There are two alarm outputs if the pressure gets too high or too low. Trim pots (R27 & R21) set the upper and lower limit. Comparators compare alarm limits to the voltage from the pressure sensor and the comparator outputs go low (turning on LEDís) when the alarm limits have been exceeded.

A 24VAC wall adapter was used for power (mainly for the 24VAC valve). The 24VAC was rectified and filtered to get DC power. A DC/DC converter stepped the voltage down to 5V for the control circuit. A 3.3V low dropout regulator was also added for the Ethernet monitoring PCB (XPORT PIC uP).

Ethernet pressure monitoring:

The Ethernet connection is based on an XPORT form Lantronics. Basically it lets you use a serial port to send things over Ethernet. A PIC microcontroller with an A/D converter digitizes the pressure, the pressure set point, the high and low pressure alarm points and the supply voltage (since everything is ratio-metric). Every time water is added to the system or there is a high or low pressure alarm it sends an email so there is a record of when something happened and how often water was added to the system. Resistive voltage dividers were used to drop all the voltages from the control circuit (0-5V) to a max of 3.3V.

Note: I found dealing with Lantronics customer support lacking. To get useful informaiton they want you to sign a non-disclosure agreement. I feel this is a ridiculous requirement and refused. Luckily, others have posted sample java code that allows the serial port on the XPORT to communicate with a text window on a web browser. This allowed me to send a text string with the pressure and setpoints over the network to be logged in a browser window. I cut & paste the text daily & clicked refresh on the browser to clear the old data. Not elegant but functional. I also found the triggering of emails to be inconsistent (either by toggling a pin or sending special ASCII codes). The emails would be sent when triggered for a while but days later the XPORT wouldnít send emails even though repeatedly being triggered. The data logging would continue so I know the XPORT is awake and the network connection is good.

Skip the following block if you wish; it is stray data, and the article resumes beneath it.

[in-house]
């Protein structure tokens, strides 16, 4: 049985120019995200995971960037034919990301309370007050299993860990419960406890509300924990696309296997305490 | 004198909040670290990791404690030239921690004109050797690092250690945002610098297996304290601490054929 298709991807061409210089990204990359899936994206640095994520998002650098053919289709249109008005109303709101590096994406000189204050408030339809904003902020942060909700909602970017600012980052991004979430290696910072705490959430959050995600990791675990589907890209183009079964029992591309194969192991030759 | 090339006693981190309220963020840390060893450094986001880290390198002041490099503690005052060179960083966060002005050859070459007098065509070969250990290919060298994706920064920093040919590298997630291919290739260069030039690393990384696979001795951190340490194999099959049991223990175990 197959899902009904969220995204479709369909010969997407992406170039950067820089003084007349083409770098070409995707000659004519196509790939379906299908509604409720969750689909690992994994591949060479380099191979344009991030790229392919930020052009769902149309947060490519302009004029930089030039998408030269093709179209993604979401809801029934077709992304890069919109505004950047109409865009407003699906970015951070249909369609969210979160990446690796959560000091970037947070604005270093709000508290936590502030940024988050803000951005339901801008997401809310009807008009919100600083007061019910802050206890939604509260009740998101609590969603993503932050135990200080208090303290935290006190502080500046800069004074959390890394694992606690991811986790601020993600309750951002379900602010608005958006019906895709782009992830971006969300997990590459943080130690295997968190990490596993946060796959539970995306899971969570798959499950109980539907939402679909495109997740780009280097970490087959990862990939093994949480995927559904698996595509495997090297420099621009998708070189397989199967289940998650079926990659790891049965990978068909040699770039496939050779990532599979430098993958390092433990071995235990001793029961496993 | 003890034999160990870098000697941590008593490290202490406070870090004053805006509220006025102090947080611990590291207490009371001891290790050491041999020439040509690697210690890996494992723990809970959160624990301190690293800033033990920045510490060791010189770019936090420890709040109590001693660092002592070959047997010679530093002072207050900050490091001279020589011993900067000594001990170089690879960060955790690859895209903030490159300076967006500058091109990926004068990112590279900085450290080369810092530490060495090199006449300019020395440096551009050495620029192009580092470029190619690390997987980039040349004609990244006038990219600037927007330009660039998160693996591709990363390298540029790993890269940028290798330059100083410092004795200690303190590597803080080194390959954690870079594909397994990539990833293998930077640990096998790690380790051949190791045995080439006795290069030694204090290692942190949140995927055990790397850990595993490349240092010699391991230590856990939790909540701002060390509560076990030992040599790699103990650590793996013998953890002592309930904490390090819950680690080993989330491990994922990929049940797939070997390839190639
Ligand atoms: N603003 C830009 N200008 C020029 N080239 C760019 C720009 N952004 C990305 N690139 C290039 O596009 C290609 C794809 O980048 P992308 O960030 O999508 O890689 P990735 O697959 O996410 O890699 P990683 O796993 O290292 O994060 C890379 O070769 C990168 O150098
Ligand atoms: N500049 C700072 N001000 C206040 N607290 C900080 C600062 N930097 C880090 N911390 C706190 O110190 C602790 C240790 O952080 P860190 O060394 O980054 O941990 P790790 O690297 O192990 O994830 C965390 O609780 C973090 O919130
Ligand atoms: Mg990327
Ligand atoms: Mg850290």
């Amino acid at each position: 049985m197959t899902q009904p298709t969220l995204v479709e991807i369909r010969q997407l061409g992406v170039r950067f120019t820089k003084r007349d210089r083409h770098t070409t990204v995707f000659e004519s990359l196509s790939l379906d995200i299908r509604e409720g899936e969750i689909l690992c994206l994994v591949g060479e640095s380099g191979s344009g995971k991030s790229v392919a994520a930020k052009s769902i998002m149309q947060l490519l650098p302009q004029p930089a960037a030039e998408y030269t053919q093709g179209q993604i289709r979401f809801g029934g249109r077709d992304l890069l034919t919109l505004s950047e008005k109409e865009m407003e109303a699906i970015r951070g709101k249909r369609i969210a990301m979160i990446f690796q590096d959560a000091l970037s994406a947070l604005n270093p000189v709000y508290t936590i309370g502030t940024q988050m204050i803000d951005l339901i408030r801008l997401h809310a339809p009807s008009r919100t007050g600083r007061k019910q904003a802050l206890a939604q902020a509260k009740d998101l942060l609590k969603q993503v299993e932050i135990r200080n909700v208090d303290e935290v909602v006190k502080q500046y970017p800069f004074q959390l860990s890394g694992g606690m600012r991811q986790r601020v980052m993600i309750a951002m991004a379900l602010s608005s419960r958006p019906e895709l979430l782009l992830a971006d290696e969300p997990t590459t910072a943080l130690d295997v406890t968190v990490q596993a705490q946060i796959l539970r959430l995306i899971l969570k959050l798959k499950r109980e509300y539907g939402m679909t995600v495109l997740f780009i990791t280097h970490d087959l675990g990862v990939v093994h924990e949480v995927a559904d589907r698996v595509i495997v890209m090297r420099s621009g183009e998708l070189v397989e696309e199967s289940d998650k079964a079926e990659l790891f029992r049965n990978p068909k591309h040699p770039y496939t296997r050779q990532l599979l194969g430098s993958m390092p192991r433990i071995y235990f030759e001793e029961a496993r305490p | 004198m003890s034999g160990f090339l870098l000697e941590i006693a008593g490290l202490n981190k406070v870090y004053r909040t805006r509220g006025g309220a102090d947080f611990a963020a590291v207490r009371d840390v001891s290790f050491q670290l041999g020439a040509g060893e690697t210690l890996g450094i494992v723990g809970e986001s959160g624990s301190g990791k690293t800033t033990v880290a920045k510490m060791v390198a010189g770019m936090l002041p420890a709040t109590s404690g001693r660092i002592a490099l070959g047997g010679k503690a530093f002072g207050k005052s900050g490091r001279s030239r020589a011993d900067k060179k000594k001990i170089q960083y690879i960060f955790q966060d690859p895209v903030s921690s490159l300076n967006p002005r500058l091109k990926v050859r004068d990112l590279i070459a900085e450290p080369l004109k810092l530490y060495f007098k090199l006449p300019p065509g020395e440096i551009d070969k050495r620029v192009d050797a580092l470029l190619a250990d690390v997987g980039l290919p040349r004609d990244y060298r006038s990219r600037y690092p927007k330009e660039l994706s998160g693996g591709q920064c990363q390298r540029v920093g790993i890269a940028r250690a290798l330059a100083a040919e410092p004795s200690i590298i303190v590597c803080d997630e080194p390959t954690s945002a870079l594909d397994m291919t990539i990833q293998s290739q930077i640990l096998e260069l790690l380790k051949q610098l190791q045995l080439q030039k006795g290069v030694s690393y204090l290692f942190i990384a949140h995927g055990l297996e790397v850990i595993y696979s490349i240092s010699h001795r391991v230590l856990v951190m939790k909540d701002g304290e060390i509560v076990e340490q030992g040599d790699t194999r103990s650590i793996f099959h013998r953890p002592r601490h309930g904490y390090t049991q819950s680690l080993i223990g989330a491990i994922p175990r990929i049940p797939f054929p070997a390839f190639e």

I used a wireless bridge (EOC-3220-EXT) to connect the network to the outbuilding. I probably should have got the bridge with the internal directional antenna. Instead I got the ĖEXT one used a couple of antennas from Linx Technologies (ANT-2.4-CW-RCTA-RP, $6.50 each). The bridge was set as an access point and the other (the XPORT side) was set for MAC cloning. I couldnít get the encryption to work but then I donít know what Iím doing when it comes to network stuff. This project also made me realize that knowing oldschool C, assembly, basic, etc doesnít help much when it comes to understanding object oriented Java code.

Pieces Parts:

We wanted to keep the low pressure side of the cooling loop at around 14 psi. I chose a pressure sensor (US331-000005-030PG from MSI) with a range of 0-30 psi (but can handle 90 psi without damage). It runs off 5V and has an amplified ratio-metric output from 0.5-4.5V. I chose a solenoid valve that is rated at 150 psi, has a Cv factor of 0.5 (reasonable flow rate), and is normally closed when not energized (add water only when energized - for safety). The valve runs off of 24VAC and draws 0.7A. Various couplers and adapters were used to plumb everything together. Note: Everything had to be plastic or stainless steel because the cooling loop uses deionized (DI) water.




 C Code for PIC16F877

The board layout is below. The PDF files should print 1:1 for making the PCB.